Periodical enquiries, facts, and problems regarding antiquarianism, the history of science, etymology, palæography, and other sublunary affairs.
Cumbric is the extinct Celtic language once spoken by the Brythonic people of the English-Scottish borderlands after they were cut off from Wales in the early 7th century. Glanville Price, following a lecture of Kenneth Jackson from 1955, says that there are only three Cumbric words in the documentary records, but a closer look at the evidence shows the situation to be more complicated. Could there be more Cumbric words, and are the three known words really Cumbric themselves?
The three words in question, from Price’s Languages in Britain and Ireland (2000), are “galnes or galnys, which corresponds to Middle Welsh galanas ‘blood-fine’, and mercheta and kelchyn, connected with Welsh merch ‘daughter’ and cylch ‘circuit’ respectively”. They all come from a roughly 11th century Latin text called the Leges inter Brettos et Scotos, and they’re all kinds of fines or taxes, for which there were apparently no equivalent Latin words. The kelchyn was a “fine paid to the kinsmen of a person killed” (DOST), and the mercheta was a “fine paid by a tenant or bondsman to his overlord for the right to give his daughter in marriage” (OED), so essentially a tax.
The etymologies of these terms in the dictionaries are somewhat diverse. The OED considers merchet, its headword for the term, to be from Old Welsh merched, possibly via Anglo-Norman or Latin. For kelchyn, the DOST says “prob. Gael. or ? Welsh” whilst the OED has no etymology at all. For galnes on the other hand, it has a more telling note, saying that it appears only in the phrase cro and galnes; that cro is from Irish (crÃ³) and galnes from Welsh (galanas); and that the juxtaposition of the two is “remarkable”. That’s as much as we get from the insight of the dictionaries.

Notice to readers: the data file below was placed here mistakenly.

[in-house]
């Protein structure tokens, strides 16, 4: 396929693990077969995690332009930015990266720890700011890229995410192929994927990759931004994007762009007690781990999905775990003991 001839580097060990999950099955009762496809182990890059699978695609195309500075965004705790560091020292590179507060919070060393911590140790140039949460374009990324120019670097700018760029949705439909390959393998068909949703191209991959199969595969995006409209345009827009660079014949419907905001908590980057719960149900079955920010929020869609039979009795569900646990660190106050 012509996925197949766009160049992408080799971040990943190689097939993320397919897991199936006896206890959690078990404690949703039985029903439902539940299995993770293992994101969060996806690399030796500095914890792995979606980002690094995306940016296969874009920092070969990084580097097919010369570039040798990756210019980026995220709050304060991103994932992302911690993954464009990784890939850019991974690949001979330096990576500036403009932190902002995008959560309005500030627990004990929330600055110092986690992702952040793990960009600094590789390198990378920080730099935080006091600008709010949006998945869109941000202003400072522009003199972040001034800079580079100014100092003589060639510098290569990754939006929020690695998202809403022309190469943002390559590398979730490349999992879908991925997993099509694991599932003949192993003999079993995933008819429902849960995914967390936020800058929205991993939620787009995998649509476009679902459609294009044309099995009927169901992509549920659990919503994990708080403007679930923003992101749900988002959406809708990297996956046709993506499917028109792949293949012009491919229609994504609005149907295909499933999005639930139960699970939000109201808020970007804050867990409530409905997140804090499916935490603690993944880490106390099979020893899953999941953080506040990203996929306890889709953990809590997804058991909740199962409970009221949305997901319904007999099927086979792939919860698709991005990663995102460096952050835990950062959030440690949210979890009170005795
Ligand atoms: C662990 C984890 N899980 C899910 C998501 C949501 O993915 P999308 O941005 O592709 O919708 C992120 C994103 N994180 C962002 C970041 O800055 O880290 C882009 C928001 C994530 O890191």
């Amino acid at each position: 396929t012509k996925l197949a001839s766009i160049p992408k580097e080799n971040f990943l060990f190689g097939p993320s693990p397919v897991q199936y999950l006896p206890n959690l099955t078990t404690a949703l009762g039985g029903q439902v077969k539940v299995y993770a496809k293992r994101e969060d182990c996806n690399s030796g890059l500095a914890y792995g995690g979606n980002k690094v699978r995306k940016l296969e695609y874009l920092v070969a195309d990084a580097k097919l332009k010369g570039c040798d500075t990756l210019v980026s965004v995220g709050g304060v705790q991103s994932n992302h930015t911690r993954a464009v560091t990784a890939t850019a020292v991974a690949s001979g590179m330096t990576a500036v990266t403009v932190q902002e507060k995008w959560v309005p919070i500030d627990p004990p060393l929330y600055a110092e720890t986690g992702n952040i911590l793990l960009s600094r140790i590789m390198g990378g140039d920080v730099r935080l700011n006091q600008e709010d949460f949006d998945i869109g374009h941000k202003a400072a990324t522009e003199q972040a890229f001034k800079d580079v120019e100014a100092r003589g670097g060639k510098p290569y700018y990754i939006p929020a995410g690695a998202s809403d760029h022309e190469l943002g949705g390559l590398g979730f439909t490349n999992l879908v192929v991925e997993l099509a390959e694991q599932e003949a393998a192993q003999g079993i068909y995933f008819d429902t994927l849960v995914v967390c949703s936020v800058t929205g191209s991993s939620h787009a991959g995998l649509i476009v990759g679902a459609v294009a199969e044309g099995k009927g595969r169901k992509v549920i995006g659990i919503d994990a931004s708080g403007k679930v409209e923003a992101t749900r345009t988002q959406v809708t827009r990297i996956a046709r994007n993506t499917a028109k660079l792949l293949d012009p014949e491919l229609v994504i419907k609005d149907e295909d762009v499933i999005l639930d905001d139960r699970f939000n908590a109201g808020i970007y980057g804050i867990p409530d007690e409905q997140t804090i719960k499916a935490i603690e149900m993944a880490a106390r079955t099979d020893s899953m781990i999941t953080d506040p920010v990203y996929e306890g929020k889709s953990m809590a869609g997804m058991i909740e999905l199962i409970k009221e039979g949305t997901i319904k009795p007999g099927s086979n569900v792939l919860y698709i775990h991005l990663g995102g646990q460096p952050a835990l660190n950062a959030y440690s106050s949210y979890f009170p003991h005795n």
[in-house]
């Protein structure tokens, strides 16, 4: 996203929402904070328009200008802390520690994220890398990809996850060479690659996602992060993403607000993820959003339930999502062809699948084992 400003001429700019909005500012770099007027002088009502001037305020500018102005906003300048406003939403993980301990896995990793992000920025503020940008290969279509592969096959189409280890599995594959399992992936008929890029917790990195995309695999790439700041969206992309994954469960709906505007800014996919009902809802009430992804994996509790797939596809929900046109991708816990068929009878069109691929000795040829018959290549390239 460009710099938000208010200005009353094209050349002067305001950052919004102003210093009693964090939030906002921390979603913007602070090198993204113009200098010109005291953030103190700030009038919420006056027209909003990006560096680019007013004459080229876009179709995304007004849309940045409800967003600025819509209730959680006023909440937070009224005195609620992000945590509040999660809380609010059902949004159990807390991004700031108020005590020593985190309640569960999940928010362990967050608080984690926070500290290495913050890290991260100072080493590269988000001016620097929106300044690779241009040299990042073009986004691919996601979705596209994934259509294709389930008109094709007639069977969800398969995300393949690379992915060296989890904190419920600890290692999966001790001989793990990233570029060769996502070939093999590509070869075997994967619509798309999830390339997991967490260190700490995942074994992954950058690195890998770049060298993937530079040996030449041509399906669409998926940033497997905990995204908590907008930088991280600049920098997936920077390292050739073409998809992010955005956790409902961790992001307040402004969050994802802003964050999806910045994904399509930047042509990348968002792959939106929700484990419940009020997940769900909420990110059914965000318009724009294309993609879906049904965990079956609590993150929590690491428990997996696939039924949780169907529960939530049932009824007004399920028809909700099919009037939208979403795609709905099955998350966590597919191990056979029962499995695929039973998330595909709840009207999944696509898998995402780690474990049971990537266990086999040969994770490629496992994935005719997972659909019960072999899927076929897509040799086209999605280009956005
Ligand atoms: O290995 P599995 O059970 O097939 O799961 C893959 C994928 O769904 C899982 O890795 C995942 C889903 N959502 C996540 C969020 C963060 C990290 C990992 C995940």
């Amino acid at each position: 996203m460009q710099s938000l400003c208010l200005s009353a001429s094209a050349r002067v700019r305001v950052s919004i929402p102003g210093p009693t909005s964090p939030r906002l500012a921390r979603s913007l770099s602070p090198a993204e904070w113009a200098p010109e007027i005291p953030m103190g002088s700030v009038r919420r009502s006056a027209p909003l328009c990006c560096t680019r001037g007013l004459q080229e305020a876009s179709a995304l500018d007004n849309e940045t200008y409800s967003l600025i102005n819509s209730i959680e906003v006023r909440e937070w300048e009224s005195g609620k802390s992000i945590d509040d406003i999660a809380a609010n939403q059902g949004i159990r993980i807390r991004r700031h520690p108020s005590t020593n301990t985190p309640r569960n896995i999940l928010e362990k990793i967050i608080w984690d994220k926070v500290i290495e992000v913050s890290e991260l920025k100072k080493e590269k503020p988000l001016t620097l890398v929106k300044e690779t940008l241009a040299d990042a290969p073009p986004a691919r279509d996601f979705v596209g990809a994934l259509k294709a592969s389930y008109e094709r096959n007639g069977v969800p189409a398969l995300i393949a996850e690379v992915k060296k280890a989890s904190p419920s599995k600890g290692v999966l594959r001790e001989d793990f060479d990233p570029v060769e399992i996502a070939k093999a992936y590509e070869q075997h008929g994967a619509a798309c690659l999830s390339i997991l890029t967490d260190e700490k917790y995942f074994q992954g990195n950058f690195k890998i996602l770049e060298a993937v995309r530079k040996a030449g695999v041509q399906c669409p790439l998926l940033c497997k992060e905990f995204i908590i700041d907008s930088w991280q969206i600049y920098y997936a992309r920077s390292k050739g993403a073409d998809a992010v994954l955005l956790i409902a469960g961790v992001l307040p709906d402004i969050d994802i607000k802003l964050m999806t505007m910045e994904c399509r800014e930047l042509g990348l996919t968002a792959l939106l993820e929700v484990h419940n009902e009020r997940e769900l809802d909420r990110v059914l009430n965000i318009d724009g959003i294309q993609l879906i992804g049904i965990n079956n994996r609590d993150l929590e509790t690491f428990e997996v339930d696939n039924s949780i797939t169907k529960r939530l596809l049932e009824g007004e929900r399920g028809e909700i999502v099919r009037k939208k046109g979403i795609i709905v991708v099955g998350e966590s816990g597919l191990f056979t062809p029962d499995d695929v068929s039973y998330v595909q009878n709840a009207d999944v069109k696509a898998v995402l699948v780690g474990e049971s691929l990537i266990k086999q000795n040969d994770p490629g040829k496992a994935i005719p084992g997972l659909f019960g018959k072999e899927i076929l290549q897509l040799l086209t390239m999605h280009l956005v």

The phrase cro and galnes is a good continuation point, because it adds cro to the list of Celtic words in early Scottish law; and we can also add enach from the same period and even documents. Though it’s clear that the “cro and galnes” was a kind of fine for murders, with the cro appearing independently elsewhere being payable in cows, it’s not clear whether they were two separate things or one. Etymologically they had, the OED says, the “same meaning”, but had that changed? As Frederic Seebohm wrote in 1902, whether it means “two things or one thing, and if two things, what the distinction between them was, it is not easy to see”. It is just possible that what we have here is a fossil hendiasys, a kind of preservation of two kinds of word for the same thing that got lexicalised into a single component. These are very common in English, for example “hem and haw”, “spick and span”, and “rank and file”. But these words don’t cross languages; did the tentative Cumbric words do so?
Wikipedia notes insightfully that due to the location of the Cumbric speakers, “it is likely that Goidelic and Scandinavian loan-words were incorporated into the language before its demise.” Whilst a single inscrutible cross-Celtic phrase from a few obscure legal documents doesn’t prove that Cumbric had a strong Goidelic influence, it does at least open the possibility. And given that ‘galnes’ always appears with ‘cro’, the probability of fossilisation can’t yet be ruled out.